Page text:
Western Carolina University
 
 
 

WESTERN EXPANDS ANNUAL EVENT THAT EXAMINES
THE QUALITY OF TEACHING IN HIGHER EDUCATION

Educators from as far away as Wisconsin and as close as Cullowhee gather at Western Carolina University this month to share what they've learned about teaching – from how to use virtual office hours to “Teaching With Your Mouth Shut” to encourage questions.

Presentations will be held in the A.K. Hinds University Center throughout the day Thursday, Feb. 23, as part of Western's second annual Scholarship of Teaching and Learning Faire, which expands this year into a regional event and next year to two days. “It is my hope that the event will develop into a main national Scholarship of Teaching and Learning conference,” said Alan Altany, a senior fellow with the Coulter Faculty Center for Excellence in Teaching and Learning.

Scholarship of Teaching and Learning, or SoTL, is an evidence-based approach to developing teaching techniques that create the best learning experiences possible for students. Through SoTL, faculty members from all disciplines apply their research skills to exploring teaching issues, testing changes and sharing their findings.

Western faculty will present projects at the SoTL Faire centered on online course design, campus-community partnerships, theatre in education and strategies for engaging online students. Faculty who work outside Western will present projects exploring topics such as gender and learning styles, what students say about how they learn best, and methods of getting “fast feedback” to improve teaching and learning.

John Habel, an associate professor of psychology and fellow for scholarship of teaching and learning at the center, said Western's focus on SoTL sets the university apart. “At many institutions of higher education, teaching ranks far lower than traditional research as a worthy activity that should be rewarded, but, here at Western, our main focus is on teaching and promoting student learning,” Habel said.

Altany said he chose SoTL as the guiding principle for the university's faculty center programs. They include the upcoming SoTL Faire, annual summer institutes for teaching and learning, an international e-journal called MountainRise, cross-discipline faculty leaning communities, readers' roundtables, seminars for new faculty and open classroom circles that encourage instructors to observe each other as they teach.

Participants say the programs have helped bond faculty together and build excitement for teaching. Georgia Hambrecht, associate professor in human services, tested incorporating “evidence” from faculty questionnaires to accreditation goals in her course design. She presented her findings recently in San Diego and will share them again at Western's upcoming SoTL Faire. For Hollye Moss, a new assistant professor of management and international business, the programs helped her develop ways to help students better connect to the content, such as committing more class-time to going beyond the process of finding a solution to what the solution means. Other faculty members such as Laura Cruz, assistant professor of history, said she found co-authors for articles and collaborators on projects. “I think the center is the reason why the culture of teaching at WCU is changing to embrace innovative, interesting and diverse methods of teaching,” Cruz said.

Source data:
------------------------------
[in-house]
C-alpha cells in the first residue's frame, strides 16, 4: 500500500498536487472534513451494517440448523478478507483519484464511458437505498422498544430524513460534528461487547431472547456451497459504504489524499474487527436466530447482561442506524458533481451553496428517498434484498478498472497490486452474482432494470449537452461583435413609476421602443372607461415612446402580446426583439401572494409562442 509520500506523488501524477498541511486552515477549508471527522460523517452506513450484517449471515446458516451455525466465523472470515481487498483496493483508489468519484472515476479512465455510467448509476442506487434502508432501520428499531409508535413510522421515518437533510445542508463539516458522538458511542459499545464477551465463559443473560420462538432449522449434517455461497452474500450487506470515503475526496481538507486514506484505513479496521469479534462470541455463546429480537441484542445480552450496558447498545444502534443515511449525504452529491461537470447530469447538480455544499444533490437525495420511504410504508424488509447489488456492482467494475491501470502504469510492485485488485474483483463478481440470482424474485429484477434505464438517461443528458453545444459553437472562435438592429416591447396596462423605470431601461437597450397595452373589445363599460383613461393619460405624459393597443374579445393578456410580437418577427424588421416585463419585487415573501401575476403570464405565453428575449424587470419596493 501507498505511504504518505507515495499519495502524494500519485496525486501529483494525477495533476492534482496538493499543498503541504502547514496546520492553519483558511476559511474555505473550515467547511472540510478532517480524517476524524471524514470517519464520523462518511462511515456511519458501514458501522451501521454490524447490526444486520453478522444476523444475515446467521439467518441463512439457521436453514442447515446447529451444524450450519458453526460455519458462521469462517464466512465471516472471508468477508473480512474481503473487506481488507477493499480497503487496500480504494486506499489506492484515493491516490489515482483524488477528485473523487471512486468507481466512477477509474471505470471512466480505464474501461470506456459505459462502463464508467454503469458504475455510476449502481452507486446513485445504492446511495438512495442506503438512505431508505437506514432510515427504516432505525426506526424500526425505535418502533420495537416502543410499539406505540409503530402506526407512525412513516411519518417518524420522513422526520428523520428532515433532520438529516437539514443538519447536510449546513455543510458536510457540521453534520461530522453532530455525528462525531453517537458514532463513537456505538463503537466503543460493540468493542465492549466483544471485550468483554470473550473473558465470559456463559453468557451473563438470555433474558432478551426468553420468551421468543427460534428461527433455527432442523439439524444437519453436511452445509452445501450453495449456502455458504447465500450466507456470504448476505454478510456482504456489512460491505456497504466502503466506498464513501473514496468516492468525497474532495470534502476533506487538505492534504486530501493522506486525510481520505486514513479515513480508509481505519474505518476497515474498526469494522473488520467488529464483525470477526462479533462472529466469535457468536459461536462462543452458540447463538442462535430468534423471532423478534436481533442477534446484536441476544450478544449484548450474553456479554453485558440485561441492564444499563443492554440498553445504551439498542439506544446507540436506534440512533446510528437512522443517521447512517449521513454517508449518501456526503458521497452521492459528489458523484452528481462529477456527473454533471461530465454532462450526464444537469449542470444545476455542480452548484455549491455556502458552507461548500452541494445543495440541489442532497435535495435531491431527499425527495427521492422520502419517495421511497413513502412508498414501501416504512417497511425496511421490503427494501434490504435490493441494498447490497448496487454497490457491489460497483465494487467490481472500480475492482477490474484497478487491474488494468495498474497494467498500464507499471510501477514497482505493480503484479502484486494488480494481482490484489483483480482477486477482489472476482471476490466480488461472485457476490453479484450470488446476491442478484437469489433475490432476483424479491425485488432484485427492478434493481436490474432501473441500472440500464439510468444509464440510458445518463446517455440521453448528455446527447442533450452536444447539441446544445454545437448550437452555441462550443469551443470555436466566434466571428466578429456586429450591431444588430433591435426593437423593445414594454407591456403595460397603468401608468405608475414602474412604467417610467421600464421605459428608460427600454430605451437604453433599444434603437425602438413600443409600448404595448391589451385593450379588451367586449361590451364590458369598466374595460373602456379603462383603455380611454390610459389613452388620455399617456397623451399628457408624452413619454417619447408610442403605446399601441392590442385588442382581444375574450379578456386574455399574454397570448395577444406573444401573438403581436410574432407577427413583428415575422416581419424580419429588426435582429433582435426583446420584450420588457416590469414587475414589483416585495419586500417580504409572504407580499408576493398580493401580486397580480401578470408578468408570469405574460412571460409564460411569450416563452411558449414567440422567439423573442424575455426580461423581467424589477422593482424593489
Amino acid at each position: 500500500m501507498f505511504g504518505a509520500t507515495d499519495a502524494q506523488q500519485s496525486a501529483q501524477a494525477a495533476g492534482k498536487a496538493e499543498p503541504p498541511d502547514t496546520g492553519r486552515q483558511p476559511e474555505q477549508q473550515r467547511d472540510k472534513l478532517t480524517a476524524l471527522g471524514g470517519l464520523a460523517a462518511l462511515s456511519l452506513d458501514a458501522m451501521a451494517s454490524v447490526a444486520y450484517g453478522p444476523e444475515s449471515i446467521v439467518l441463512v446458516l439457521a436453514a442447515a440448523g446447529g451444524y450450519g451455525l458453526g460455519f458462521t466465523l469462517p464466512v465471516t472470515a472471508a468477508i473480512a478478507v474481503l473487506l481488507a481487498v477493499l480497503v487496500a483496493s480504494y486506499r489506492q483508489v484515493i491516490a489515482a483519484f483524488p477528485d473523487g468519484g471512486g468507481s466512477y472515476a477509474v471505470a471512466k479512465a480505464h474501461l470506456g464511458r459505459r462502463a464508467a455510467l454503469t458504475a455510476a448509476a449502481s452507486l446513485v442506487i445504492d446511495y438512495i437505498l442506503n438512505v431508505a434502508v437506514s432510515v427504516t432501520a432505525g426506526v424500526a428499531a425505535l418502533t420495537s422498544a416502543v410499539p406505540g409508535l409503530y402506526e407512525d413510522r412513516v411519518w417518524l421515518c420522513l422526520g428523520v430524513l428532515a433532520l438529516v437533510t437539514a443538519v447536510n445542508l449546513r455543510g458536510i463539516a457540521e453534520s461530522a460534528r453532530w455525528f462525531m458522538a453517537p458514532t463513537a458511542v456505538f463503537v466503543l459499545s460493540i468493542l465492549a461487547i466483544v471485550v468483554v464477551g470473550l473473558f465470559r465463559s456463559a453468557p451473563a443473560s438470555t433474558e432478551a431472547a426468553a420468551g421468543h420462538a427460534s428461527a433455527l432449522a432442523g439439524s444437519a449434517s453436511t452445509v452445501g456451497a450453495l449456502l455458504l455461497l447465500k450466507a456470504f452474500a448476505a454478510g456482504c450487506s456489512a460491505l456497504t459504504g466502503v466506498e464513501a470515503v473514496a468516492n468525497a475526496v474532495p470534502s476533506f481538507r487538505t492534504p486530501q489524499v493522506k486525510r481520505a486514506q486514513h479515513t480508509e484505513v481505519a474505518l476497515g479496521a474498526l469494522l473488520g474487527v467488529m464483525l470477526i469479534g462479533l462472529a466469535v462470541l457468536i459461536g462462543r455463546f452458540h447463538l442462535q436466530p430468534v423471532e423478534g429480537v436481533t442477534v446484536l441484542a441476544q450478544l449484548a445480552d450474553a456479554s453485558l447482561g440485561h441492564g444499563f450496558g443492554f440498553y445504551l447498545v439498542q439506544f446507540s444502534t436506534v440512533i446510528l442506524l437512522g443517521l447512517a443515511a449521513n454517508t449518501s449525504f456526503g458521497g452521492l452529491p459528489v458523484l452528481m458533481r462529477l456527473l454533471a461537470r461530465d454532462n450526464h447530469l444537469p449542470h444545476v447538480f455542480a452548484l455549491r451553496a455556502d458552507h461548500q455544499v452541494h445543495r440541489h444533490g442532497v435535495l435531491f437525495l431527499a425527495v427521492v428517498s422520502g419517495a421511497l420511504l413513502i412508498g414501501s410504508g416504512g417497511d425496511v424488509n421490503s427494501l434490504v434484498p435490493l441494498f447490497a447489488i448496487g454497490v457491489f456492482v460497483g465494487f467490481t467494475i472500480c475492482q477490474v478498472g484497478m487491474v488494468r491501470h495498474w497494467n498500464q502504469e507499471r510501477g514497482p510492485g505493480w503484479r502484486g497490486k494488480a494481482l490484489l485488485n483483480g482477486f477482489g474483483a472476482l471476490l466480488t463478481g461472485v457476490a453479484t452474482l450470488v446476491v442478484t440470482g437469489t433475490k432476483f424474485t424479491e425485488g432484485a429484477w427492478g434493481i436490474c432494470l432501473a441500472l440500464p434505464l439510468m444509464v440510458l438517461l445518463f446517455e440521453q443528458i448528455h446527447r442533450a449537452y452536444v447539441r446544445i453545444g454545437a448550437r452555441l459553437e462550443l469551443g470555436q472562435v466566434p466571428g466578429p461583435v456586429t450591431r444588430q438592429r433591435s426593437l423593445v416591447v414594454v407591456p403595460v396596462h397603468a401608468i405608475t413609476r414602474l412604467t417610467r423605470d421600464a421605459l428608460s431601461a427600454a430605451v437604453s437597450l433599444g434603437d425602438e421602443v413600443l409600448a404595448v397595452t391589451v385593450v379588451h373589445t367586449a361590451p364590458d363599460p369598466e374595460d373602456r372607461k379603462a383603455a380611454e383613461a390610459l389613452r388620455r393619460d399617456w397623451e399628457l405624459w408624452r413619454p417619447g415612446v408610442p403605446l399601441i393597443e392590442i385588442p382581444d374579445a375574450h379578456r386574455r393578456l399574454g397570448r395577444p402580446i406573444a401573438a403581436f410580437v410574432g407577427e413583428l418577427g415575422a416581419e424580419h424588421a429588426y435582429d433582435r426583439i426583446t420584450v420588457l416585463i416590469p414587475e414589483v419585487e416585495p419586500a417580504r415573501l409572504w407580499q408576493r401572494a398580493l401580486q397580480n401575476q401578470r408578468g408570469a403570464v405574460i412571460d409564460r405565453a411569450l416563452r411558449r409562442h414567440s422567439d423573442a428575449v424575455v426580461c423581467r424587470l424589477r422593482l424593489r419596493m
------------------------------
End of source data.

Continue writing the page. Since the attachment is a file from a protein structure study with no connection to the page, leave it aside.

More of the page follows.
Altany, who leaves Western in May to take a position as director of the Center for Excellence in Teaching at Georgia Southern University, said he envisions Western as a national model for SoTL and for “the transformation of an academic culture into one where conversations, collaborations, investigations, experimentations, applications and dissemination about teaching and learning form the kind of academic community that attracts and retains the best faculty possible, the kind of place where faculty dream of being.”

The Scholarship of Teaching and Learning Faire kicks off at 3 p.m. Feb. 22 with a workshop titled “Student Portfolios, Student Learning.”  Sessions on Feb. 23 begin at 8 a.m. and continue throughout the day. All events take place in the A.K. Hinds University Center.

For more information, visit www.wcu.edu/facctr/sotlfaire or contact Alan Altany at (828) 227-7302 or altany@email.wcu.edu .

The Scholarship of Teaching and Learning Faire will be held Feb. 23 in A.K. Hinds University Center.

Presenters from Western Carolina University

 -- “Online Course Design That Promotes Higher Level Learning Outcomes”

Sharon Dole and Lisa Bloom

-- “Campus-Community Partnerships: Reviving Civic Engagement”

Rey Trevino, Glenda Hensley and Baldwin Sanders

-- “Rubrics: Are They Worth the Time to Develop Them?”

Laura E. DeWald, Dixie McGinty, Catherine Carter and Aster Dewanti

-- “Theatre in Education: A Model for Teaching, Learning, and Engaged Service”

Glenda Hensley, Claire Eye, Sara Dodson and students

-- “Strategies for Engaging Online Students Actively”

Mitchell Williams, John Lebaron, Irene Mueller, Barbara St. John, Charlene Merritt and Candace Roberts

-- “Promoting SoTL by Means of the Institutional Review Board”

John Habel and Christopher Cooper

-- “SoTL at Western Carolina University: Course-Based Studies about our Students' Learning”

John Habel and university Faculty Learning Community members

-- “Teaching with Your Mouth Shut: Encouraging Inquiry in the College Classroom”

Justin Menickelli and Mary Orr

-- “Using Evidence to Support University Teaching Practice”

Georgia Hambrecht

-- “Theatre in Education: Cultural Literacy, Diversity, and the Service Spiral”

Glenda Hensley, Claire Eye, Luther Jones, Davy Arch, Jen Carmen, Tracy Mullinax and students


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Last modified: Monday, February 13, 2006
Copyright 2006 by Western Carolina University